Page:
Roslindale Neighbors: Community center renamed in honor of Mayor Menino

October 25, 2013
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Roslindale has recently honored the outgoing mayor by officially renaming the Boston Centers for Youth & Families Archdale Community Center to the BCYF Thomas M. Menino Community Center. As a city councilor more than 20 years ago, Menino got the long-shuttered center reopened at 125 Brookway Road.

The official name-changing ceremony on July 29 took place in conjunction with the reopening of the center after a seven-month renovation. Nearly $1 million went into the renovation, including a new gym floor, painting, a new roof, air conditioning upgrades, installation of a rock wall and more.

The center opened in 1973, but closed six months later due to mismanagement, staffing issues and security problems. Menino’s early political career as a city councilor is often remembered by the victory of providing funding from the City’s capital plan to reopen the center in 1991 after it had been closed for 16 years.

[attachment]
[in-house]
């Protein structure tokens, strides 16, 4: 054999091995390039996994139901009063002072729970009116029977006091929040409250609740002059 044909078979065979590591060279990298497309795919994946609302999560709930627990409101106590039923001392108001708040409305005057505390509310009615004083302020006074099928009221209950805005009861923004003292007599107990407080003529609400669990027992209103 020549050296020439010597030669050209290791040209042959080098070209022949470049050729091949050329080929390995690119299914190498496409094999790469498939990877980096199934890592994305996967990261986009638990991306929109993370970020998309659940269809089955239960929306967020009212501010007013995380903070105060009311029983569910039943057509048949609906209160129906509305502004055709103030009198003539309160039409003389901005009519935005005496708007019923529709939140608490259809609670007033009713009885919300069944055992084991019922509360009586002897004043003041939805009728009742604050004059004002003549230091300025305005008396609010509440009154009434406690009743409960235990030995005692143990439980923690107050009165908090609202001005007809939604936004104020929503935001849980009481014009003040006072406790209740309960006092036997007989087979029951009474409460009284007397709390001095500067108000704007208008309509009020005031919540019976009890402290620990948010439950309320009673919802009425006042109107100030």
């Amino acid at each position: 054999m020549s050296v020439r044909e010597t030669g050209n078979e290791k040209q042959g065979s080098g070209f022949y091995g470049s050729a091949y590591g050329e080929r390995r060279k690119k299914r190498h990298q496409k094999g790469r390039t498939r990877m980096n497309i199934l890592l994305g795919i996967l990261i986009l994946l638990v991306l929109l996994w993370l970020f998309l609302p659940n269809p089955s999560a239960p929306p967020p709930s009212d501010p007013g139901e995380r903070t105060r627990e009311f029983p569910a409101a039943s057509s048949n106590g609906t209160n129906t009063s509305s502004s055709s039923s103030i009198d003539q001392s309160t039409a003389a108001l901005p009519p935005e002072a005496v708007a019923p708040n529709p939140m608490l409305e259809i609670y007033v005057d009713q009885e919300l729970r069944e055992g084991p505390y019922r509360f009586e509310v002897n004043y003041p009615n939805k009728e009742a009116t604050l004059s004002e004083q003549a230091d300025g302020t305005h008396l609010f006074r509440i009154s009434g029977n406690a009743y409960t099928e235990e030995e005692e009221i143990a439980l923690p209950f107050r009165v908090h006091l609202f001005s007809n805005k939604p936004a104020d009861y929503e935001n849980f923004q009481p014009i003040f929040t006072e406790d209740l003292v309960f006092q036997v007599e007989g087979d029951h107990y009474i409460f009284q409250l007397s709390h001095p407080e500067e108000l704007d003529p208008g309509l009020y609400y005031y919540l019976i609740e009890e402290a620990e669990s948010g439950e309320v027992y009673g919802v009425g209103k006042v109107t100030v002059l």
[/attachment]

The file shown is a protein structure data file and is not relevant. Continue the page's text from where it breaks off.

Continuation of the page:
At the time, it didn’t even really have a name.

“We called it the gym,” said Johnson. “When they rehabbed it and put it under the umbrella of community schools, that’s when it really began to shine.”

“Mayor Menino’s history [at the community center] is outstanding. He gave so much effort to creating, upholding, and maintaining this center that we feel honored to be able to give it his name,” said Cynthia Johnson, administrative coordinator of the community center.

Today, the center offers a myriad of programs to the community, such as rock climbing, women’s volleyball, computer programming, help doing science projects, karate and after-school tutoring in science and math for children ages 5-17. In the future, the center’s staff hopes to be able to offer more adult programming.

The center recently set up a program of community service to in honor of Menino.              “We were a group of single mothers who didn’t know how to help ourselves or anyone around here,” said Johnson of the group Archdale Tenants on the Move (ATOM) in the early ’90s. “He didn’t hand us anything, he showed us how to [start the community center] and how to help our community and be a part of it.”